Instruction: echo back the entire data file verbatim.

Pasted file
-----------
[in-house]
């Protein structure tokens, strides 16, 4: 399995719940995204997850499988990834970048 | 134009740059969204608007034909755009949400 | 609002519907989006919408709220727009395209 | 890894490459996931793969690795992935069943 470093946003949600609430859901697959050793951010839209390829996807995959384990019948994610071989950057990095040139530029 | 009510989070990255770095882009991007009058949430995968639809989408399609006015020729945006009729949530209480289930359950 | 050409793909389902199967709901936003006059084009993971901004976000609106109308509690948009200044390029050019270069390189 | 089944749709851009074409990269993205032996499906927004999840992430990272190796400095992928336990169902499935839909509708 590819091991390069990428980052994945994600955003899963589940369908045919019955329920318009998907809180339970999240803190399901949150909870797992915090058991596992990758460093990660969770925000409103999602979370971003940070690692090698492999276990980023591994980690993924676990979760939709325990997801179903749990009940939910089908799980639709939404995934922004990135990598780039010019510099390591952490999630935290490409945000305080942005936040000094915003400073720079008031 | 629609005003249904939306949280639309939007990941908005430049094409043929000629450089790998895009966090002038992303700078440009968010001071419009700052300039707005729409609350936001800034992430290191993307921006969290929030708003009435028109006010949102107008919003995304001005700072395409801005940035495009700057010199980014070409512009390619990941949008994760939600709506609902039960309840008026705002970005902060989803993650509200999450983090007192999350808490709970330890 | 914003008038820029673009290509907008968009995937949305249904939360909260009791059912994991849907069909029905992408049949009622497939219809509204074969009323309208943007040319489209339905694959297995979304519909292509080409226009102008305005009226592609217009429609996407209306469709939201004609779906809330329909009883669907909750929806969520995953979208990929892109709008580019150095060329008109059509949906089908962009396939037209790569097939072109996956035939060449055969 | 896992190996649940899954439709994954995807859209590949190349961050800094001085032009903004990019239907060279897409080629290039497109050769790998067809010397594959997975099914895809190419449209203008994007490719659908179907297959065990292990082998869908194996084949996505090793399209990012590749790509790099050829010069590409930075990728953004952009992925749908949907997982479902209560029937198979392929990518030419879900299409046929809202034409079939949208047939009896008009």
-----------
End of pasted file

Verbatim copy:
[in-house]
């Protein structure tokens, strides 16, 4: 399995719940995204997850499988990834970048 | 134009740059969204608007034909755009949400 | 609002519907989006919408709220727009395209 | 890894490459996931793969690795992935069943 470093946003949600609430859901697959050793951010839209390829996807995959384990019948994610071989950057990095040139530029 | 009510989070990255770095882009991007009058949430995968639809989408399609006015020729945006009729949530209480289930359950 | 050409793909389902199967709901936003006059084009993971901004976000609106109308509690948009200044390029050019270069390189 | 089944749709851009074409990269993205032996499906927004999840992430990272190796400095992928336990169902499935839909509708 590819091991390069990428980052994945994600955003899963589940369908045919019955329920318009998907809180339970999240803190399901949150909870797992915090058991596992990758460093990660969770925000409103999602979370971003940070690692090698492999276990980023591994980690993924676990979760939709325990997801179903749990009940939910089908799980639709939404995934922004990135990598780039010019510099390591952490999630935290490409945000305080942005936040000094915003400073720079008031 | 629609005003249904939306949280639309939007990941908005430049094409043929000629450089790998895009966090002038992303700078440009968010001071419009700052300039707005729409609350936001800034992430290191993307921006969290929030708003009435028109006010949102107008919003995304001005700072395409801005940035495009700057010199980014070409512009390619990941949008994760939600709506609902039960309840008026705002970005902060989803993650509200999450983090007192999350808490709970330890 | 914003008038820029673009290509907008968009995937949305249904939360909260009791059912994991849907069909029905992408049949009622497939219809509204074969009323309208943007040319489209339905694959297995979304519909292509080409226009102008305005009226592609217009429609996407209306469709939201004609779906809330329909009883669907909750929806969520995953979208990929892109709008580019150095060329008109059509949906089908962009396939037209790569097939072109996956035939060449055969 | 896992190996649940899954439709994954995807859209590949190349961050800094001085032009903004990019239907060279897409080629290039497109050769790998067809010397594959997975099914895809190419449209203008994007490719659908179907297959065990292990082998869908194996084949996505090793399209990012590749790509790099050829010069590409930075990728953004952009992925749908949907997982479902209560029937198979392929990518030419879900299409046929809202034409079939949208047939009896008009």